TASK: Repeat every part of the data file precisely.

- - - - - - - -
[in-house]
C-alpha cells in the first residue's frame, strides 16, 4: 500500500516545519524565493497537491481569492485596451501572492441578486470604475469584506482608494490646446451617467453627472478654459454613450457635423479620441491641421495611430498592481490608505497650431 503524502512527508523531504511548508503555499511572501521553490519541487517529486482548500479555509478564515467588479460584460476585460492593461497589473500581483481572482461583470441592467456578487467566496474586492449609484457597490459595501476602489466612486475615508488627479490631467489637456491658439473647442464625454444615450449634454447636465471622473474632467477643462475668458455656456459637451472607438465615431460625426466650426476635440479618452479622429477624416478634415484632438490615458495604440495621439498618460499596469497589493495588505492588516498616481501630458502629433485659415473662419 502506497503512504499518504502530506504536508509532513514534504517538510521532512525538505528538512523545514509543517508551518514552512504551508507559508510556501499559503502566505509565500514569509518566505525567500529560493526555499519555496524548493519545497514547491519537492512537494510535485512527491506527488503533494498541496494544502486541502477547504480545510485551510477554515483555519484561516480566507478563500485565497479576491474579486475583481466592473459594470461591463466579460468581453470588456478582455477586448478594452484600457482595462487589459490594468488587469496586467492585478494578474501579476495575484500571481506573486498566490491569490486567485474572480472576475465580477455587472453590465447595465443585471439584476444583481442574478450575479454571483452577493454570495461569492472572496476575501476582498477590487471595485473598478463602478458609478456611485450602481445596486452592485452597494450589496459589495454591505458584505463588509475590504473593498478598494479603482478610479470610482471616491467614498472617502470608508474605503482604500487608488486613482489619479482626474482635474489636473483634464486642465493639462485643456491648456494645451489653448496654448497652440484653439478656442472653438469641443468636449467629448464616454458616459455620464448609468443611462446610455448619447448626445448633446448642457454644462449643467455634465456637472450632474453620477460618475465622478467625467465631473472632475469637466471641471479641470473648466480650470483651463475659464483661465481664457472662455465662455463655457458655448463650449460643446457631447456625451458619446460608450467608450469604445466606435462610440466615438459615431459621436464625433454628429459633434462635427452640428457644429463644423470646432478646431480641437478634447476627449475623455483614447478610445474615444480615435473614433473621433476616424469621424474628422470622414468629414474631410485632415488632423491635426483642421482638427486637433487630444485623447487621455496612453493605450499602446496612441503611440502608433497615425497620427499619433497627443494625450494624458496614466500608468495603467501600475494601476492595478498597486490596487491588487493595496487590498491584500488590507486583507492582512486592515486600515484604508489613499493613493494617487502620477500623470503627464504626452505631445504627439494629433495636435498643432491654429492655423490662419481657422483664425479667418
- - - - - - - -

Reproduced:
[in-house]
C-alpha cells in the first residue's frame, strides 16, 4: 500500500516545519524565493497537491481569492485596451501572492441578486470604475469584506482608494490646446451617467453627472478654459454613450457635423479620441491641421495611430498592481490608505497650431 503524502512527508523531504511548508503555499511572501521553490519541487517529486482548500479555509478564515467588479460584460476585460492593461497589473500581483481572482461583470441592467456578487467566496474586492449609484457597490459595501476602489466612486475615508488627479490631467489637456491658439473647442464625454444615450449634454447636465471622473474632467477643462475668458455656456459637451472607438465615431460625426466650426476635440479618452479622429477624416478634415484632438490615458495604440495621439498618460499596469497589493495588505492588516498616481501630458502629433485659415473662419 502506497503512504499518504502530506504536508509532513514534504517538510521532512525538505528538512523545514509543517508551518514552512504551508507559508510556501499559503502566505509565500514569509518566505525567500529560493526555499519555496524548493519545497514547491519537492512537494510535485512527491506527488503533494498541496494544502486541502477547504480545510485551510477554515483555519484561516480566507478563500485565497479576491474579486475583481466592473459594470461591463466579460468581453470588456478582455477586448478594452484600457482595462487589459490594468488587469496586467492585478494578474501579476495575484500571481506573486498566490491569490486567485474572480472576475465580477455587472453590465447595465443585471439584476444583481442574478450575479454571483452577493454570495461569492472572496476575501476582498477590487471595485473598478463602478458609478456611485450602481445596486452592485452597494450589496459589495454591505458584505463588509475590504473593498478598494479603482478610479470610482471616491467614498472617502470608508474605503482604500487608488486613482489619479482626474482635474489636473483634464486642465493639462485643456491648456494645451489653448496654448497652440484653439478656442472653438469641443468636449467629448464616454458616459455620464448609468443611462446610455448619447448626445448633446448642457454644462449643467455634465456637472450632474453620477460618475465622478467625467465631473472632475469637466471641471479641470473648466480650470483651463475659464483661465481664457472662455465662455463655457458655448463650449460643446457631447456625451458619446460608450467608450469604445466606435462610440466615438459615431459621436464625433454628429459633434462635427452640428457644429463644423470646432478646431480641437478634447476627449475623455483614447478610445474615444480615435473614433473621433476616424469621424474628422470622414468629414474631410485632415488632423491635426483642421482638427486637433487630444485623447487621455496612453493605450499602446496612441503611440502608433497615425497620427499619433497627443494625450494624458496614466500608468495603467501600475494601476492595478498597486490596487491588487493595496487590498491584500488590507486583507492582512486592515486600515484604508489613499493613493494617487502620477500623470503627464504626452505631445504627439494629433495636435498643432491654429492655423490662419481657422483664425479667418